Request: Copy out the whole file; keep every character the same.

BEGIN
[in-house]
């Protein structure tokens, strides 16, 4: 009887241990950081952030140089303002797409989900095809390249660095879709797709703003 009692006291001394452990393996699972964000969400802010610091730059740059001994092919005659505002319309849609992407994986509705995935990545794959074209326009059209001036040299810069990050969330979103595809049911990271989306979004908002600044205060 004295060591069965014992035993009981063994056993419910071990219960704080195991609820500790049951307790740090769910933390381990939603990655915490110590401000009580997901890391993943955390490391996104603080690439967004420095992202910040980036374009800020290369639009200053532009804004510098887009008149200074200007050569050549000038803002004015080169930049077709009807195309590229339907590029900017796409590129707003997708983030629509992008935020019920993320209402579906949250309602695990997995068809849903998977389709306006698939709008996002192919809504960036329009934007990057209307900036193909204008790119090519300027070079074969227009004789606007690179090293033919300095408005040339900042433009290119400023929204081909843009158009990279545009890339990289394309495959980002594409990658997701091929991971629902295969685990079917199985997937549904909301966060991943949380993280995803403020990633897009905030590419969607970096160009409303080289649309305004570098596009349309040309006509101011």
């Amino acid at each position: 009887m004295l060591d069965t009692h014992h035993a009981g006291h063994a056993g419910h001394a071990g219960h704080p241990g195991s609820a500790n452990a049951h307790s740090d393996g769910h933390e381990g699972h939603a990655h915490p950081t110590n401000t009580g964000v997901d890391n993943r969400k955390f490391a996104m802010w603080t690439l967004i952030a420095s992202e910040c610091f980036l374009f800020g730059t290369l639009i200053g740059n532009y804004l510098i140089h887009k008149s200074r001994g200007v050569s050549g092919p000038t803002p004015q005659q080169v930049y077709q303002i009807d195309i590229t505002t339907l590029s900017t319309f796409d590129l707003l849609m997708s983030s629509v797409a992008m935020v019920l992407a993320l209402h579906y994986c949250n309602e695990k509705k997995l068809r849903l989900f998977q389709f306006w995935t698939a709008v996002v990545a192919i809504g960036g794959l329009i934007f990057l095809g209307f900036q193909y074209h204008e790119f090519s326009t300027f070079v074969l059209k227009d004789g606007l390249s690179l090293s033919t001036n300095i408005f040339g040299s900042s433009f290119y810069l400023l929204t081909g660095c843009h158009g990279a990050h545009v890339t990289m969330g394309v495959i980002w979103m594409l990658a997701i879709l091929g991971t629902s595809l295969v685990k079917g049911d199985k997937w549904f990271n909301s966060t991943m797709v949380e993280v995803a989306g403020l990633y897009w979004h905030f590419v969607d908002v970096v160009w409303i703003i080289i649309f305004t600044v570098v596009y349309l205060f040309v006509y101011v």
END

[in-house]
């Protein structure tokens, strides 16, 4: 009887241990950081952030140089303002797409989900095809390249660095879709797709703003 009692006291001394452990393996699972964000969400802010610091730059740059001994092919005659505002319309849609992407994986509705995935990545794959074209326009059209001036040299810069990050969330979103595809049911990271989306979004908002600044205060 004295060591069965014992035993009981063994056993419910071990219960704080195991609820500790049951307790740090769910933390381990939603990655915490110590401000009580997901890391993943955390490391996104603080690439967004420095992202910040980036374009800020290369639009200053532009804004510098887009008149200074200007050569050549000038803002004015080169930049077709009807195309590229339907590029900017796409590129707003997708983030629509992008935020019920993320209402579906949250309602695990997995068809849903998977389709306006698939709008996002192919809504960036329009934007990057209307900036193909204008790119090519300027070079074969227009004789606007690179090293033919300095408005040339900042433009290119400023929204081909843009158009990279545009890339990289394309495959980002594409990658997701091929991971629902295969685990079917199985997937549904909301966060991943949380993280995803403020990633897009905030590419969607970096160009409303080289649309305004570098596009349309040309006509101011």
């Amino acid at each position: 009887m004295l060591d069965t009692h014992h035993a009981g006291h063994a056993g419910h001394a071990g219960h704080p241990g195991s609820a500790n452990a049951h307790s740090d393996g769910h933390e381990g699972h939603a990655h915490p950081t110590n401000t009580g964000v997901d890391n993943r969400k955390f490391a996104m802010w603080t690439l967004i952030a420095s992202e910040c610091f980036l374009f800020g730059t290369l639009i200053g740059n532009y804004l510098i140089h887009k008149s200074r001994g200007v050569s050549g092919p000038t803002p004015q005659q080169v930049y077709q303002i009807d195309i590229t505002t339907l590029s900017t319309f796409d590129l707003l849609m997708s983030s629509v797409a992008m935020v019920l992407a993320l209402h579906y994986c949250n309602e695990k509705k997995l068809r849903l989900f998977q389709f306006w995935t698939a709008v996002v990545a192919i809504g960036g794959l329009i934007f990057l095809g209307f900036q193909y074209h204008e790119f090519s326009t300027f070079v074969l059209k227009d004789g606007l390249s690179l090293s033919t001036n300095i408005f040339g040299s900042s433009f290119y810069l400023l929204t081909g660095c843009h158009g990279a990050h545009v890339t990289m969330g394309v495959i980002w979103m594409l990658a997701i879709l091929g991971t629902s595809l295969v685990k079917g049911d199985k997937w549904f990271n909301s966060t991943m797709v949380e993280v995803a989306g403020l990633y897009w979004h905030f590419v969607d908002v970096v160009w409303i703003i080289i649309f305004t600044v570098v596009y349309l205060f040309v006509y101011v």